Tag Archive for Donald Trump

The People Who Voted for Donald Trump and “The Bridge On the River Kwai”

The_Bridge_on_the_River_Kwai_posterI keep thinking about the 1957 film, “The Bridge On the River Kwai,” directed by David Lean. Each day I flash on a particular scene — what’s known as the “What have I done?” scene — the blistering moment of epiphany when Lieutenant Colonel Nicholson realizes that he’s become a collaborator with the sadistic commandant, the enemy, Colonel Saito.

You can go here for a full background on the plot, or watch the movie yourself. Here’s a quick synopsis: During World War II, British soldiers in a Japanese prison camp are tasked with the construction of a railway bridge over the River Kwai. The soldiers work poorly and sabotage the job until the well-intentioned Nicholson, played by Alec Guinness, intervenes. He believes that the honorable thing to do is to demonstrate their British work ethic and ingenuity. To, in effect, build the best bridge possible, despite its military value to the enemy.

trump-bannonMeanwhile, there’s a plot underway for a commando mission to destroy the bridge before it’s completed — for obvious tactical reasons. So these two forces, purportedly on the same side, work at cross-purposes. One to build the bridge, the other to destroy it. In the end, at the revelatory moment before his death, Colonel Nicholson realizes what he’s done. That he’s been a fool, a dupe, tricked into working against the best interests of his own country.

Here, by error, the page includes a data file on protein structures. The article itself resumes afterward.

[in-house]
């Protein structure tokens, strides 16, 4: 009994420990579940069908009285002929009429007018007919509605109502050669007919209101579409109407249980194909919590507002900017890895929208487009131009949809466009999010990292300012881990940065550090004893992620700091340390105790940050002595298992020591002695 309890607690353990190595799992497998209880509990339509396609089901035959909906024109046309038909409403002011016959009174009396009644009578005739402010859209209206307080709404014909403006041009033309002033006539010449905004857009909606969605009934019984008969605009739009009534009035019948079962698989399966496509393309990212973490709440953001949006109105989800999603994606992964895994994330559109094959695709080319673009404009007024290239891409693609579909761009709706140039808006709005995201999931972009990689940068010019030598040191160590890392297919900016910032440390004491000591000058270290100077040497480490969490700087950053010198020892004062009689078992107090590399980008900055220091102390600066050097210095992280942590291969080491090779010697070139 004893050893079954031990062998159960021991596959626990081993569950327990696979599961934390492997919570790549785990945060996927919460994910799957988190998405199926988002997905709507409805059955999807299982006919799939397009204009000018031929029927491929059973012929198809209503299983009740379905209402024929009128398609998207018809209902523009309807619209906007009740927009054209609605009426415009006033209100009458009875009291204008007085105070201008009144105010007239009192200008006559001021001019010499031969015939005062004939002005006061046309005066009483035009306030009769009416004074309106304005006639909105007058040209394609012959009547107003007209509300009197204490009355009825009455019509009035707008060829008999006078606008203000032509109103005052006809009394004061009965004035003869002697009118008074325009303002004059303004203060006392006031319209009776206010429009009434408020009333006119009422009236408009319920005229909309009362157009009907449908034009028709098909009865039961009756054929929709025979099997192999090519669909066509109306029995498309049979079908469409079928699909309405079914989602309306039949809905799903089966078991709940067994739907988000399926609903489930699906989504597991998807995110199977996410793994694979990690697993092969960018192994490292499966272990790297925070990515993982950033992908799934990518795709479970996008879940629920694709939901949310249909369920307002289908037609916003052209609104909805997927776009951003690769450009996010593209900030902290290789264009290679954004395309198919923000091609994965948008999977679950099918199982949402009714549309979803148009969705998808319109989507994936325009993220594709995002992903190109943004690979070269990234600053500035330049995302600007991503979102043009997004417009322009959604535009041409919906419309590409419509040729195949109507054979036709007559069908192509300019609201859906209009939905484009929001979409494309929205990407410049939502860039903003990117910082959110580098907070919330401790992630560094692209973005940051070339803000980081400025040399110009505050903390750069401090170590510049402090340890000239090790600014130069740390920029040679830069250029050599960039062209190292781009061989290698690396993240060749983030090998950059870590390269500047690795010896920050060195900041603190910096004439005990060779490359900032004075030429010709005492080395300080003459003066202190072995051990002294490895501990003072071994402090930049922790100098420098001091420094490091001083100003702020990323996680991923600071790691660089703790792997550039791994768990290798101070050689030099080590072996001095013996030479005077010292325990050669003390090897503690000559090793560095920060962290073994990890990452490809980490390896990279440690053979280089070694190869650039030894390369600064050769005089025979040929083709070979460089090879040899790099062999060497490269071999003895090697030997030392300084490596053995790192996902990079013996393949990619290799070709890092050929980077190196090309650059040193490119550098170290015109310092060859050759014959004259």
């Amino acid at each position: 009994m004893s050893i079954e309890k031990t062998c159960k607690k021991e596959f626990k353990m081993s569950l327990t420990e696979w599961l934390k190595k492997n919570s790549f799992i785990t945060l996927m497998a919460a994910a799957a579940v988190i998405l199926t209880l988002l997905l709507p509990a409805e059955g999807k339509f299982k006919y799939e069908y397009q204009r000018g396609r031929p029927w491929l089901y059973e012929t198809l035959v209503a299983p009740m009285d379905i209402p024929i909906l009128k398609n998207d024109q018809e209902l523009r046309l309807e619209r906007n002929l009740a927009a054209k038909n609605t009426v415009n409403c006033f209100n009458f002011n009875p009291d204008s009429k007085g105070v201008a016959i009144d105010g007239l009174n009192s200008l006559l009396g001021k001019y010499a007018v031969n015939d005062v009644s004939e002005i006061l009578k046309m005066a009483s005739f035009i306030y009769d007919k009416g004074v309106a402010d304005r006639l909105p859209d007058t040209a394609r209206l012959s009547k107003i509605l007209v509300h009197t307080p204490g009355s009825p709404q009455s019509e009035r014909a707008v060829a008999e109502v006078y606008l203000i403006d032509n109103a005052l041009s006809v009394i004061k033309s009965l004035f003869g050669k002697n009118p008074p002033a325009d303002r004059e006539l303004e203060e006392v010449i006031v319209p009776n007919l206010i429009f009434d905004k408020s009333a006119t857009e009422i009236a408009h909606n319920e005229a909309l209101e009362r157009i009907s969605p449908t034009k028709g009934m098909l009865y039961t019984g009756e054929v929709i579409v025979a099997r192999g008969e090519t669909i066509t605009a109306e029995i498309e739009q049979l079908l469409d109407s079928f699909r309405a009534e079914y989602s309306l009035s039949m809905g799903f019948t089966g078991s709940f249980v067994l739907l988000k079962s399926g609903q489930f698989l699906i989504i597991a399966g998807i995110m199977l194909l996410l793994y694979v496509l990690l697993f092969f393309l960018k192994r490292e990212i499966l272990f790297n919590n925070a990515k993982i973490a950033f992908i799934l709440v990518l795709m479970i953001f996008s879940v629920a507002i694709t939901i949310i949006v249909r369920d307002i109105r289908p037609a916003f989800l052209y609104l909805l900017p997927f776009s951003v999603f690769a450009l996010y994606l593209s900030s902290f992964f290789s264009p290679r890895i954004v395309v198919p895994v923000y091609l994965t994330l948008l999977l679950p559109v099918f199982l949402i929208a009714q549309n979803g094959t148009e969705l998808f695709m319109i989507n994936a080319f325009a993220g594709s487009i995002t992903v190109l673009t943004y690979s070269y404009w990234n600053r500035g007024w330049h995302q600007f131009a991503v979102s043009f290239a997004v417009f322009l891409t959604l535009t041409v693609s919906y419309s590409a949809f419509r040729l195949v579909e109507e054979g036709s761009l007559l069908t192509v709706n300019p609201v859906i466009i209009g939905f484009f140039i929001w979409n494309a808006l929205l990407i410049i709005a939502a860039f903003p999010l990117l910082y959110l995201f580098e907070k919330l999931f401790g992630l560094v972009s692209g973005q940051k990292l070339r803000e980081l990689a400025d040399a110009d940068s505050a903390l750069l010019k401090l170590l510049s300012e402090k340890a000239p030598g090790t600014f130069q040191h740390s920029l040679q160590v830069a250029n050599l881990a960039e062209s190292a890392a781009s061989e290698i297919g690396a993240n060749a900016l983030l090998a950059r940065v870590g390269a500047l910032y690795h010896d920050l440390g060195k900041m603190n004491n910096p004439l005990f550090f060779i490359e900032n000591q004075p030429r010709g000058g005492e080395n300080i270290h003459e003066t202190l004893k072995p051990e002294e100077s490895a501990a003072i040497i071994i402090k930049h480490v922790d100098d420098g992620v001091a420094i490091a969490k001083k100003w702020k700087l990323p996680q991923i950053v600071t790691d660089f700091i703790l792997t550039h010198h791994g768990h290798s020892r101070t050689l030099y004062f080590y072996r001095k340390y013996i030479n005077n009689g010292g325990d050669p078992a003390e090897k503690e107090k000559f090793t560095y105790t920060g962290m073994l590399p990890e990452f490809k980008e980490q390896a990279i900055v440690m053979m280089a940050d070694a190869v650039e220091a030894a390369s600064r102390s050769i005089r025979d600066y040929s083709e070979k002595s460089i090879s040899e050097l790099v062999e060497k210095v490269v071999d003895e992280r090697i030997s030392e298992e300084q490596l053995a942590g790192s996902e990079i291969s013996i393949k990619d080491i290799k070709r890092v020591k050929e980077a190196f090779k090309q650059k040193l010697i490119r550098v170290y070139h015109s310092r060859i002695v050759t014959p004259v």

And that’s when I think of all those people who voted for Donald Trump. Or who smugly sat out the election, casting away their ballot on the mirage of a 3rd party “protest vote.” Who thought maybe the country needed a new voice. That change might be good. Or that it didn’t matter.


I wonder if one day some portion of those seemingly well-intentioned citizens will lean over the bridge to spy the exposed wires. If their eyes in awakening horror will register the reality of the wires that run to the explosives placed under the bridge. If they will follow those wires hidden under the water into the brush, to discover the detonator. To finally understand.